Sitting down to write a job description may be tempting to put off to the last minute, but you’ll be thankful that you took the time. It’s the first step in narrowing your selection of qualified candidates for the job. Job descriptions do more than just help with the hiring process.
But we’ll get to that later.
First, you need to know what every job description needs to include:
- Date job description was posted or updated.
- Title of the position. Include the title of the position’s supervisor, if appropriate.
- Position’s primary responsibilities. Use bullet points to make this easy reading.
- Top 8 10 duties/tasks of the position. Job seekers want to know what they would be spending most of their time doing, if hired.
- Brief summary of the general functions and responsibilities of the position. Keep it to a paragraph or less.
- Realistic minimum job requirements. These should not be your “ideal” requirements. The person perfect for the job could be discouraged from applying for simply being a year short of your “ideal” years of experience.
- Basic physical tasks and conditions of the job. Will there be any heavy lifting required? Or standing for long periods?
- A disclaimer stating the job description does not detail every task and responsibility of the job. Additional tasks and responsibilities could be added. This makes it clear to job seekers and union leaders that the job description isn’t completely comprehensive.
Should Internal Talent Come First?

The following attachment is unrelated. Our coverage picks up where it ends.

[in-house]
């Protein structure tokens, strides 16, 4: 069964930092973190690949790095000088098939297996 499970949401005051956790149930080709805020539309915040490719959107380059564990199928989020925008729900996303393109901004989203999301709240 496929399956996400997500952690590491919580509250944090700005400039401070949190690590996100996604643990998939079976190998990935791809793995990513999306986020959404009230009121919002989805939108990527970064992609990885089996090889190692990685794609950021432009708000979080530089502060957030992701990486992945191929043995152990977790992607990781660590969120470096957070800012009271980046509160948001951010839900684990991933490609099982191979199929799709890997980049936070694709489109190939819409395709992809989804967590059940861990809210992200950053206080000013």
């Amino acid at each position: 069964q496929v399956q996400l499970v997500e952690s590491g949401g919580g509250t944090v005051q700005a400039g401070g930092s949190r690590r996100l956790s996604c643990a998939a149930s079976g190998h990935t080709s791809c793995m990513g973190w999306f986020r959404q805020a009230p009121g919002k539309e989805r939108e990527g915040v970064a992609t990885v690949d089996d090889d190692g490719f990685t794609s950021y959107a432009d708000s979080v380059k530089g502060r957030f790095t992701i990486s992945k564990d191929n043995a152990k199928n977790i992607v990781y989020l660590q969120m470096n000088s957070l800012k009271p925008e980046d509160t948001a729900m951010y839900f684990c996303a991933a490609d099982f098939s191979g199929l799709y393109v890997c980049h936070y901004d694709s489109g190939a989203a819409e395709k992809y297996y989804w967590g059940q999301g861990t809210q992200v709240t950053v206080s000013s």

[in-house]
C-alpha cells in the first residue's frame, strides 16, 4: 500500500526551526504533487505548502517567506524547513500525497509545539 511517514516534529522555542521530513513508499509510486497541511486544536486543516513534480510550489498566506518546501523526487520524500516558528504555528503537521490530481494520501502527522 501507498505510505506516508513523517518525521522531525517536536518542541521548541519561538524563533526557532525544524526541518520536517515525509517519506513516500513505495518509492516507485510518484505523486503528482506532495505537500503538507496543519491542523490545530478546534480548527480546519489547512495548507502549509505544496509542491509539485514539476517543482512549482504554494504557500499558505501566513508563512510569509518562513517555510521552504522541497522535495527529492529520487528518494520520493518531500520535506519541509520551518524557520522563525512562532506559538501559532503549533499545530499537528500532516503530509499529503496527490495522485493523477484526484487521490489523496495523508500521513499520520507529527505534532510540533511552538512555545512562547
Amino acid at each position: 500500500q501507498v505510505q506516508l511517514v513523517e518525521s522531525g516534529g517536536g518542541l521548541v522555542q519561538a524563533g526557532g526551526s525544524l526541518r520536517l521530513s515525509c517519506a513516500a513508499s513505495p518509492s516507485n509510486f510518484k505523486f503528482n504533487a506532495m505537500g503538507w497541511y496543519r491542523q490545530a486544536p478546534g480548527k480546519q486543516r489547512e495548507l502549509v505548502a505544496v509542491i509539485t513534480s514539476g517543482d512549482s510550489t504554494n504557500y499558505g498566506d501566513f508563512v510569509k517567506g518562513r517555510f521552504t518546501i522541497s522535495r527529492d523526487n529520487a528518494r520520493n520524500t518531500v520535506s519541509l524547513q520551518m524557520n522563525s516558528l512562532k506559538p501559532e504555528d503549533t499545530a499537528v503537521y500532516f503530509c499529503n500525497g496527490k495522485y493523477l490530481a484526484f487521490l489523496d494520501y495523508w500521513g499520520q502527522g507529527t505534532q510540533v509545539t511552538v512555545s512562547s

Before you send that job description out to outside job seekers, should you look internally for talent first? According to a Human Resource Executive Online article, companies that have a policy of publicizing new positions to people already working for the company can maximize their resources. Companies that help their current staff develop their careers are less likely to have high turnover rates.
Aside from just posting the job listing to all internal staff, companies can seek out the ideal candidates internally based on the job description and ask them specifically to apply for the position. Carol Patton called this “matchmaking” in her HREO article. A few other pointers to keep in mind for writing a job description:
- Review the description for errors and typos.
- Have the position’s supervisor or department review the description, along with your human resource department.
- Avoid gender-based language and other potentially discriminatory language.
- If you need help crafting a job description or finding the best candidate for a job (inside or outside your company), contact Sequoia Personnel Services.
The information provided in this blog is intended for general information purposes only. Readers should seek the help of an HR professional for guidance on specific issues.